Training Load and Injury Part 1: The Devil Is in the Detail-Challenges to Applying the Current Research in the Training Load and Injury Field.

Publication Type:
Journal Article
The Journal of orthopaedic and sports physical therapy, 2020, 50, (10), pp. 574-576
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This article sets the scene for a critique of the research underpinning 2 common clinical assumptions: (1) training workload is a key factor influencing sports injury risk, and (2) training workload can be manipulated to reduce injury risk. In this clinical commentary, we address why it is important for clinicians to critically evaluate the evidence behind research conclusions.

Clinical question

Has research been designed and conducted well enough to help clinicians answer the questions, "What is the relationship between training workload and sports injury risk?" and "Can the metrics based on training workload be used to decrease injury risk?"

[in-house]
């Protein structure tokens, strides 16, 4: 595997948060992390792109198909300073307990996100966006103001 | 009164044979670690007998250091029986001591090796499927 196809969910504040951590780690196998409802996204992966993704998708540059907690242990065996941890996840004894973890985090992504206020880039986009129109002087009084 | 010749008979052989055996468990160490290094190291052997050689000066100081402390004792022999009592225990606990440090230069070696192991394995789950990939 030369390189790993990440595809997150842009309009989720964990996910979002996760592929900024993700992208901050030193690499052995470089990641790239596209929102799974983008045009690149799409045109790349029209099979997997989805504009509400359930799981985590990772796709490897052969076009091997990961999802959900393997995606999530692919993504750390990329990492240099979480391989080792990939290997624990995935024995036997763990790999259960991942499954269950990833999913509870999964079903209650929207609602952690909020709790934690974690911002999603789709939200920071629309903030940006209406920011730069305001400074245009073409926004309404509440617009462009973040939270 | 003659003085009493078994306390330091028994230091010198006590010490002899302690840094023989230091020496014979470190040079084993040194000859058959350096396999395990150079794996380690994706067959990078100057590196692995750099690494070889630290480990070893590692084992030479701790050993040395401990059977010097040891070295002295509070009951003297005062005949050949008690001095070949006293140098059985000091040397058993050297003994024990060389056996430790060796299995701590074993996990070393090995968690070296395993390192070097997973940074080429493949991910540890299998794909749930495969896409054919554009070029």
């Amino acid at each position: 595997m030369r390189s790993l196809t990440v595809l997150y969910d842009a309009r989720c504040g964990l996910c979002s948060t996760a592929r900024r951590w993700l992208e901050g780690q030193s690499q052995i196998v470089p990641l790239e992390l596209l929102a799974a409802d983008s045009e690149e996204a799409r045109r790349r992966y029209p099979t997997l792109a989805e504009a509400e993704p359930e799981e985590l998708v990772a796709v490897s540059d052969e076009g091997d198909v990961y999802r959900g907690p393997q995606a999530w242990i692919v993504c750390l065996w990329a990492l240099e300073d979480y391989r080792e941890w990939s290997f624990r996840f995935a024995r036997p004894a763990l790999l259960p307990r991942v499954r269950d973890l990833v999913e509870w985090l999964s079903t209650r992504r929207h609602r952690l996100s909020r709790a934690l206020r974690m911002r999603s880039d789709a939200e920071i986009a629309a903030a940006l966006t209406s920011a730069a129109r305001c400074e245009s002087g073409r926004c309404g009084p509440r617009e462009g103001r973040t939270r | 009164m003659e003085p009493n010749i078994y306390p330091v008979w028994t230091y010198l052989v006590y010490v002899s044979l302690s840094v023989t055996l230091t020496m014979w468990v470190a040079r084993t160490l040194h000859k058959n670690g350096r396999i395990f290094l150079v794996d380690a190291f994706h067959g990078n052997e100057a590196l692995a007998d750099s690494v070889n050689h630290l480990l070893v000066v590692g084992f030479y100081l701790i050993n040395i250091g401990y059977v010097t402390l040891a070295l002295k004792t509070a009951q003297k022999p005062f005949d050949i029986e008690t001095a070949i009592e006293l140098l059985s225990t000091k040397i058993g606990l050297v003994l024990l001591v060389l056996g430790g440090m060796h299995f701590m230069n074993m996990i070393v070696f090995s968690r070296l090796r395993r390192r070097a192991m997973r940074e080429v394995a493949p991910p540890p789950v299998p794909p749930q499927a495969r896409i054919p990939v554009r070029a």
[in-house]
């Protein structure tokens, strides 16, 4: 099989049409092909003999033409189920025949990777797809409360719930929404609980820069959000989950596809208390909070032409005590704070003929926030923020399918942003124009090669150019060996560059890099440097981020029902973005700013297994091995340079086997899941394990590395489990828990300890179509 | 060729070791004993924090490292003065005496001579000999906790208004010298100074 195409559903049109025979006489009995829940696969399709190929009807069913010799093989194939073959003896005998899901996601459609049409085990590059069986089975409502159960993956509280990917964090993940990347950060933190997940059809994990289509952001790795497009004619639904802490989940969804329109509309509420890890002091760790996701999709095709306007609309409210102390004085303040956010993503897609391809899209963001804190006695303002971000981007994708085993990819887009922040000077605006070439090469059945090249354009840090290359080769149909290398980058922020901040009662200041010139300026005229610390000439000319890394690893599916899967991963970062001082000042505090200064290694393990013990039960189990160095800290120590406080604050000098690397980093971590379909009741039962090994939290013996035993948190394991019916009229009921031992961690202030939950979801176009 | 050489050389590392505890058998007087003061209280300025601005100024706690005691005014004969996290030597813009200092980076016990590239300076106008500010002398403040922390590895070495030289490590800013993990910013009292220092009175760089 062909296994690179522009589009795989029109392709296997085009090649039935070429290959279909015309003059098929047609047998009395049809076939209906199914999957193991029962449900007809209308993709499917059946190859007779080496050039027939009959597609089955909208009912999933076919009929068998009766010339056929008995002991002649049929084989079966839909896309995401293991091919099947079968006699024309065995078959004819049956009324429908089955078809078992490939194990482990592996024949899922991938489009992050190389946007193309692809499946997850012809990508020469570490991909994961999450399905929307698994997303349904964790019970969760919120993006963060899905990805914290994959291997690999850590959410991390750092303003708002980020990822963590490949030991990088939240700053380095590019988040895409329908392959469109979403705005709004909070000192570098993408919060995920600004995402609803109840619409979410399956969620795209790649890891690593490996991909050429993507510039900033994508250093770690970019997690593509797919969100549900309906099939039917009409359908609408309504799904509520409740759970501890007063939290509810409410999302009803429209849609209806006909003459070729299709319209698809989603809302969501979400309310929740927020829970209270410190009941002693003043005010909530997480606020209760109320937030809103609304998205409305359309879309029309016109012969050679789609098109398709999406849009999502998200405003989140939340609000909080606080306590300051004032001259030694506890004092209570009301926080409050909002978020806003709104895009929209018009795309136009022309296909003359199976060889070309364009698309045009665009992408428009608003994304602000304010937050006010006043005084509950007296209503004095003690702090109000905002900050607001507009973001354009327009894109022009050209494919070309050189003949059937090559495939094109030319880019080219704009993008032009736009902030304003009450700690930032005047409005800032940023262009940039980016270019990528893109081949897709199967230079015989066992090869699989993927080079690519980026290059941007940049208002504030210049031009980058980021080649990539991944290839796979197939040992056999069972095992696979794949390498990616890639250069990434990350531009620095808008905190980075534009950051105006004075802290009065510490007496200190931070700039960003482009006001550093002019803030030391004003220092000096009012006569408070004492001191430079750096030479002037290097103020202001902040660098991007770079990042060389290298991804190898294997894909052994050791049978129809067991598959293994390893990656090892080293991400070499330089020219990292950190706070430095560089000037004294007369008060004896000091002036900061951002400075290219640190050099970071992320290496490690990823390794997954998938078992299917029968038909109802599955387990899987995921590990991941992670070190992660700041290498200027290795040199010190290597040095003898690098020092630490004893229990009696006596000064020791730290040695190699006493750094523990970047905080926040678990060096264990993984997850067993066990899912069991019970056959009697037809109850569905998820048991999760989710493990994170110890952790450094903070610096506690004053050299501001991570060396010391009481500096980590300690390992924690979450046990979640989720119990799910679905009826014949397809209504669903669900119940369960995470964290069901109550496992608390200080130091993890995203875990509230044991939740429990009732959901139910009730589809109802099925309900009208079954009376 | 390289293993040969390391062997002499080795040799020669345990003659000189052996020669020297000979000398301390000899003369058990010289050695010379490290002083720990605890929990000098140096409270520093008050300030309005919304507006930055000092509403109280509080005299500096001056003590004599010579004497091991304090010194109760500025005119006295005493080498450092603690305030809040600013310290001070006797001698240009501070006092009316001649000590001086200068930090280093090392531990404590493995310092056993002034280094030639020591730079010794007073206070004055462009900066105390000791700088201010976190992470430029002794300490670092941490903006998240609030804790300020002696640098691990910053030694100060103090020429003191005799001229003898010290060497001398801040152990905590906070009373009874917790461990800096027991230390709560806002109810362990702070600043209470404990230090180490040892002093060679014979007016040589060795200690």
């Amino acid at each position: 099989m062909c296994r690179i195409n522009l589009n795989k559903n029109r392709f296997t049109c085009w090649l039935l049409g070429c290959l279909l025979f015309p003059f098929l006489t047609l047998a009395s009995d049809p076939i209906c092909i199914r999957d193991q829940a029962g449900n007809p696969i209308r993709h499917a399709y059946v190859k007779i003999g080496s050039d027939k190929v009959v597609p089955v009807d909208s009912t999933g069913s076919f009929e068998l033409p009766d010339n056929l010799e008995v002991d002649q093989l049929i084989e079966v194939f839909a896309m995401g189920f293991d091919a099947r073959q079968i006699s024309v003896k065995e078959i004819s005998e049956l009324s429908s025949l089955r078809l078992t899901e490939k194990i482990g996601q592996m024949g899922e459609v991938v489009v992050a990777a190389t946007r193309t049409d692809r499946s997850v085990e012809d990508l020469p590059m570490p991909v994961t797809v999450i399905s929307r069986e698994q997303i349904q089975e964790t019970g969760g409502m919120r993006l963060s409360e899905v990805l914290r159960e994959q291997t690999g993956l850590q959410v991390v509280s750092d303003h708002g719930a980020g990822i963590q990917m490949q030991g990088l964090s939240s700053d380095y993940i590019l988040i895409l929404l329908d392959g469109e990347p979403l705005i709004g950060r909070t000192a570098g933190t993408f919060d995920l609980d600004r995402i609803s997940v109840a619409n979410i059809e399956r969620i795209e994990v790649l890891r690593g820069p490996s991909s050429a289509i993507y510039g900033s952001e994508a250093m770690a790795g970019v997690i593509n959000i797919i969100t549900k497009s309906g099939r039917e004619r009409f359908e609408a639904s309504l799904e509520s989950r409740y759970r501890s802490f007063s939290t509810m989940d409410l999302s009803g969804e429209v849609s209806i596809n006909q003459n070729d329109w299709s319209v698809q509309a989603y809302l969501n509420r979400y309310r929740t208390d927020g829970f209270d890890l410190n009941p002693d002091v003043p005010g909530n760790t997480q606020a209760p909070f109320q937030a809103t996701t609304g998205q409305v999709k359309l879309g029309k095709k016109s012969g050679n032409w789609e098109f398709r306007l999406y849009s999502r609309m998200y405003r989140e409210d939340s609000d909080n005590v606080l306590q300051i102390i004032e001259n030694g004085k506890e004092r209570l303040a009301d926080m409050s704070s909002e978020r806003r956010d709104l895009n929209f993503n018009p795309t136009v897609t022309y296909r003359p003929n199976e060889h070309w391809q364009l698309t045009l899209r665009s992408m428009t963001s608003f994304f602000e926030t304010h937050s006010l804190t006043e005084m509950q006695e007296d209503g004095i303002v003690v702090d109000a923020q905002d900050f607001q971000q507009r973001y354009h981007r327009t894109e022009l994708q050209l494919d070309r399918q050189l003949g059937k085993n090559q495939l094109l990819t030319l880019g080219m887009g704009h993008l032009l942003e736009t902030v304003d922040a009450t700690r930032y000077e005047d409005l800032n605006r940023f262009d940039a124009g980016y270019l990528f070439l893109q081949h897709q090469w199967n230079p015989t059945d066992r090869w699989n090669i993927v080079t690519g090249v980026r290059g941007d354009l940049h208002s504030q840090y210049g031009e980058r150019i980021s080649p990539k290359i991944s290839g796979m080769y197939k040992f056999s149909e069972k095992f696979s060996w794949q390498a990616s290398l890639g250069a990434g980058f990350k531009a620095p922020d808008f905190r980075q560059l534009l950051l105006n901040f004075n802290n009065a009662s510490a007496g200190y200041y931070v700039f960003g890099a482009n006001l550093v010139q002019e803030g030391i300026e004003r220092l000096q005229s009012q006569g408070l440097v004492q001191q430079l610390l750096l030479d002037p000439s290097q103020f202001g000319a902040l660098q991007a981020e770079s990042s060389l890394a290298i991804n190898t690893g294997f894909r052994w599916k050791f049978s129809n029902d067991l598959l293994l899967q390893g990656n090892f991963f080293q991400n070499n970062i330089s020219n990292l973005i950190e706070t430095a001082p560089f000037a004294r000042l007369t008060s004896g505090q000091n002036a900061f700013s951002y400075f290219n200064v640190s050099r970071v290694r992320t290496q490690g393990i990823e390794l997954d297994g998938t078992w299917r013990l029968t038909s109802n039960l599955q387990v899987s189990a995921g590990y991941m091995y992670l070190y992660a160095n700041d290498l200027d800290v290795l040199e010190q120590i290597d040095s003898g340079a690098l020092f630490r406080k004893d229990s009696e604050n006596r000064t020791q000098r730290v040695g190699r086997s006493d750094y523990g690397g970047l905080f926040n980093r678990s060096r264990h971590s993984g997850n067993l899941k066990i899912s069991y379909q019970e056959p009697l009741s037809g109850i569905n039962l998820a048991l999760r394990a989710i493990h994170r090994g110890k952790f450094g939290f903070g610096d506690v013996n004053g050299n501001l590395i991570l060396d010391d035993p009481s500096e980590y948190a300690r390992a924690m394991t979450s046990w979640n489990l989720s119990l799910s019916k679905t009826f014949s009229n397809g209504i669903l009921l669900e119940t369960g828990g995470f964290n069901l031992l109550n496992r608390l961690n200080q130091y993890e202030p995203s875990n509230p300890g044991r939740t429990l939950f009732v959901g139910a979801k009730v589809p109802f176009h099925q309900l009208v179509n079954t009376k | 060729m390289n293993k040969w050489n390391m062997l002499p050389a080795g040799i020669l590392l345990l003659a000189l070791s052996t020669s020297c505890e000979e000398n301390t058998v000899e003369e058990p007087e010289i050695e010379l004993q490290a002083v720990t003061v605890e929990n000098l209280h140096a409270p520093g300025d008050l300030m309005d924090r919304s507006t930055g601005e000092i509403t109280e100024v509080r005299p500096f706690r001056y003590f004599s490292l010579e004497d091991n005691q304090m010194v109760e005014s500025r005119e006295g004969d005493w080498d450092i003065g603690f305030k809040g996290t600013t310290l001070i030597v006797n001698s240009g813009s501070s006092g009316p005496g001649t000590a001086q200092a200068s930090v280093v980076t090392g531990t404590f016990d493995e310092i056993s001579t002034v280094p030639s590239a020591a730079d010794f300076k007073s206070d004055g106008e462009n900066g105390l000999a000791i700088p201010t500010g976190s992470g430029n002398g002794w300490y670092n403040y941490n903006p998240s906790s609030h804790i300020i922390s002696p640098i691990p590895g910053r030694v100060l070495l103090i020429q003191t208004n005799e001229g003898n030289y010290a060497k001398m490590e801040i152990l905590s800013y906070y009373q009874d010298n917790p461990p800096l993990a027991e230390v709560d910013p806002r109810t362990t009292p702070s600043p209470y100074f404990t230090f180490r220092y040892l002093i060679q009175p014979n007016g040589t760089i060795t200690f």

Key results

In the past decade, many sports injury researchers have developed new measures of exposure, based on internal and external training workload, to study the relationship between training load and injury. Some of these metrics may have been embraced by researchers and clinicians because (1) they are apparently supported by the scientific literature, (2) they are simple to calculate and use (averages and their ratio), and (3) there is an apparent reasonable rationale/narrative to support using workload metrics. However, intentional or unintentional questionable research practices and overinterpretation of research results undermine the trustworthiness of research in the training load and sports injury field.

Clinical application

Clinicians should always aim to critically examine the credibility of the evidence behind a research conclusion before implementing research findings in practice. Something that initially looks promising and inviting might not be as revolutionary or useful as one first anticipated. J Orthop Sports Phys Ther 2020;50(10):574-576. Epub 1 Aug 2020. doi:10.2519/jospt.2020.9675.
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